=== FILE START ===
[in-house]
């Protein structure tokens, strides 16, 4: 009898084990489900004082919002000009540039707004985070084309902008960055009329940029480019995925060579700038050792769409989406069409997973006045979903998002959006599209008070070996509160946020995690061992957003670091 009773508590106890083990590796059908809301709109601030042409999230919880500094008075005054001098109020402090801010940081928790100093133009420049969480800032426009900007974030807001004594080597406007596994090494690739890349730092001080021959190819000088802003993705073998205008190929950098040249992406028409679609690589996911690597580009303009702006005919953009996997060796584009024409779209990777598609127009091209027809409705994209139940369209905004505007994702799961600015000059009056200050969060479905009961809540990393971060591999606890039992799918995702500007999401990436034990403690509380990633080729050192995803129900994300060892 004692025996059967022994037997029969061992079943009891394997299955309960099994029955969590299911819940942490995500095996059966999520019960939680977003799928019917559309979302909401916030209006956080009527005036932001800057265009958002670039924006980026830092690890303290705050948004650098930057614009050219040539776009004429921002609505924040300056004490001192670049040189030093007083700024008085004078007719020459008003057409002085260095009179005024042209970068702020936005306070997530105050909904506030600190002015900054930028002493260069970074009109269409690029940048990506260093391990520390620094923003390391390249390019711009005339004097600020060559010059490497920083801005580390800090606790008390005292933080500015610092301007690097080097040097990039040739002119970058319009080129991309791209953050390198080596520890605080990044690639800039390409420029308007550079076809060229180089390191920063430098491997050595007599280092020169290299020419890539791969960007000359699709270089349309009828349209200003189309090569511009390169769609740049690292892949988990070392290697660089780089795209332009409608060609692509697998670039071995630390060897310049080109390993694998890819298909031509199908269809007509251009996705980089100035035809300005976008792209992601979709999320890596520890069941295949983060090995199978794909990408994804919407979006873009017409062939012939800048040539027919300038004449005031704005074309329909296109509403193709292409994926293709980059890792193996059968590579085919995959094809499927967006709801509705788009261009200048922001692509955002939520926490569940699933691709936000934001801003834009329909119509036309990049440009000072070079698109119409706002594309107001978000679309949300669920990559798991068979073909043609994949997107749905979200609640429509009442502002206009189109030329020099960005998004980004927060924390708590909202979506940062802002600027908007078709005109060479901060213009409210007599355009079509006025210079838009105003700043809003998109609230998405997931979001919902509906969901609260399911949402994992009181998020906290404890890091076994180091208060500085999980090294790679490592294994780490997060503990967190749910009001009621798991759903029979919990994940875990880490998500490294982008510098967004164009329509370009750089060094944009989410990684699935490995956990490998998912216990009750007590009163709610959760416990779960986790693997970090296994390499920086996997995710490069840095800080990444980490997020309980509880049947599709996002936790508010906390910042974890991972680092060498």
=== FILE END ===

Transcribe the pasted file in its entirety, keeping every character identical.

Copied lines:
[in-house]
């Protein structure tokens, strides 16, 4: 009898084990489900004082919002000009540039707004985070084309902008960055009329940029480019995925060579700038050792769409989406069409997973006045979903998002959006599209008070070996509160946020995690061992957003670091 009773508590106890083990590796059908809301709109601030042409999230919880500094008075005054001098109020402090801010940081928790100093133009420049969480800032426009900007974030807001004594080597406007596994090494690739890349730092001080021959190819000088802003993705073998205008190929950098040249992406028409679609690589996911690597580009303009702006005919953009996997060796584009024409779209990777598609127009091209027809409705994209139940369209905004505007994702799961600015000059009056200050969060479905009961809540990393971060591999606890039992799918995702500007999401990436034990403690509380990633080729050192995803129900994300060892 004692025996059967022994037997029969061992079943009891394997299955309960099994029955969590299911819940942490995500095996059966999520019960939680977003799928019917559309979302909401916030209006956080009527005036932001800057265009958002670039924006980026830092690890303290705050948004650098930057614009050219040539776009004429921002609505924040300056004490001192670049040189030093007083700024008085004078007719020459008003057409002085260095009179005024042209970068702020936005306070997530105050909904506030600190002015900054930028002493260069970074009109269409690029940048990506260093391990520390620094923003390391390249390019711009005339004097600020060559010059490497920083801005580390800090606790008390005292933080500015610092301007690097080097040097990039040739002119970058319009080129991309791209953050390198080596520890605080990044690639800039390409420029308007550079076809060229180089390191920063430098491997050595007599280092020169290299020419890539791969960007000359699709270089349309009828349209200003189309090569511009390169769609740049690292892949988990070392290697660089780089795209332009409608060609692509697998670039071995630390060897310049080109390993694998890819298909031509199908269809007509251009996705980089100035035809300005976008792209992601979709999320890596520890069941295949983060090995199978794909990408994804919407979006873009017409062939012939800048040539027919300038004449005031704005074309329909296109509403193709292409994926293709980059890792193996059968590579085919995959094809499927967006709801509705788009261009200048922001692509955002939520926490569940699933691709936000934001801003834009329909119509036309990049440009000072070079698109119409706002594309107001978000679309949300669920990559798991068979073909043609994949997107749905979200609640429509009442502002206009189109030329020099960005998004980004927060924390708590909202979506940062802002600027908007078709005109060479901060213009409210007599355009079509006025210079838009105003700043809003998109609230998405997931979001919902509906969901609260399911949402994992009181998020906290404890890091076994180091208060500085999980090294790679490592294994780490997060503990967190749910009001009621798991759903029979919990994940875990880490998500490294982008510098967004164009329509370009750089060094944009989410990684699935490995956990490998998912216990009750007590009163709610959760416990779960986790693997970090296994390499920086996997995710490069840095800080990444980490997020309980509880049947599709996002936790508010906390910042974890991972680092060498």